The Survival of American Silent Feature Films: 1912-1929


  • About the Author
  • Acknowledgements
  • Forward
  • Executive Summary
  • Introduction
  • The Silent Film Era Comes to an End
  • Overview of What Has Been Lost
  • Methodology, Definitions, and Scope of This Study
  • Findings
  • Additional Considerations
  • Conclusions and Recommendations
  • Appendix: FIAF Archives Reporting Holdings of American silent Feature films
  • Photo Credits

This report, commissioned for and sponsored by The National Film Preservation Board and the Library of Congress, presents the results of the first comprehensive survey of the survival of American silent feature films. The survey was designed to answer five questions: 1. How many silent feature films survive? 2. Who holds the surviving films? 3. How complete are the surviving films? 4. In what format does the most complete copy survive? 5. Where was the best surviving copy found? The report explains why so much material has been lost, where the surviving material has been located and why what survives was saved. It concludes with recommendations on how to ensure that all possible remaining copies of silent era films might be located and put under the management of professional film archives. The author has also created a database of location information on the archival film holdings identified in the course of his research.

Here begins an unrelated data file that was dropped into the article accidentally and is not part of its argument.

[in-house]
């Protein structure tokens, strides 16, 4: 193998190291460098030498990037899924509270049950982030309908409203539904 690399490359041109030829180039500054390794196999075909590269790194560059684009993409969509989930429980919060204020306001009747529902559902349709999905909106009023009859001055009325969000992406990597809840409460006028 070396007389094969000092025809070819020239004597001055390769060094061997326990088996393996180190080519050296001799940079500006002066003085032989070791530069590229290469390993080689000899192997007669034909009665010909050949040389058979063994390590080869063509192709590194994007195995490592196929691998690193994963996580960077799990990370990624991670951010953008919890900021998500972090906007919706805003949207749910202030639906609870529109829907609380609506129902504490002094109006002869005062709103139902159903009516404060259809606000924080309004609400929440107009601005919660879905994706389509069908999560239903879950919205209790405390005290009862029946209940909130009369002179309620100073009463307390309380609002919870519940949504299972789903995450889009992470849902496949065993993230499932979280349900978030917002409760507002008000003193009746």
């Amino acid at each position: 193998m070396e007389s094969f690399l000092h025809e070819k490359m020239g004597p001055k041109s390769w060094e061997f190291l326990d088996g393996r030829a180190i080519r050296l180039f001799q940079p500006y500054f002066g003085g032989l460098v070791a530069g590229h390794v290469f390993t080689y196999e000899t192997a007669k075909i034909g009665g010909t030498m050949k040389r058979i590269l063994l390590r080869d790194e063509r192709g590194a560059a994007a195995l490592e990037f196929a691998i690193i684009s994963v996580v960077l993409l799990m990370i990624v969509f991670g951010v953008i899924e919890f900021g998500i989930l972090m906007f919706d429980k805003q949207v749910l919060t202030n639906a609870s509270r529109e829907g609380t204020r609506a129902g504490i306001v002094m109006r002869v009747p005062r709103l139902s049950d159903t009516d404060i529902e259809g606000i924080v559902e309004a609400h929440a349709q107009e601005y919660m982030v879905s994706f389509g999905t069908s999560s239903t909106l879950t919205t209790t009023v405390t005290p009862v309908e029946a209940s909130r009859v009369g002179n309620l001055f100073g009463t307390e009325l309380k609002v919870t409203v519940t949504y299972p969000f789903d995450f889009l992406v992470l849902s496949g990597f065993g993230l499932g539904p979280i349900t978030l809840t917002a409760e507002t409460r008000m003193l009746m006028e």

This well researched report is of special interest to film archivists involved in silent film curation and preservation. It is also interesting for film historians researching the American silent film era. The story it tells demonstrates the difficulties film archives face in trying to locate and manage collections from this period and how important their role was in protecting what remains today. It also provides an example of a well designed advocacy tool, nicely illustrated with a mix of film content posters and statistical information.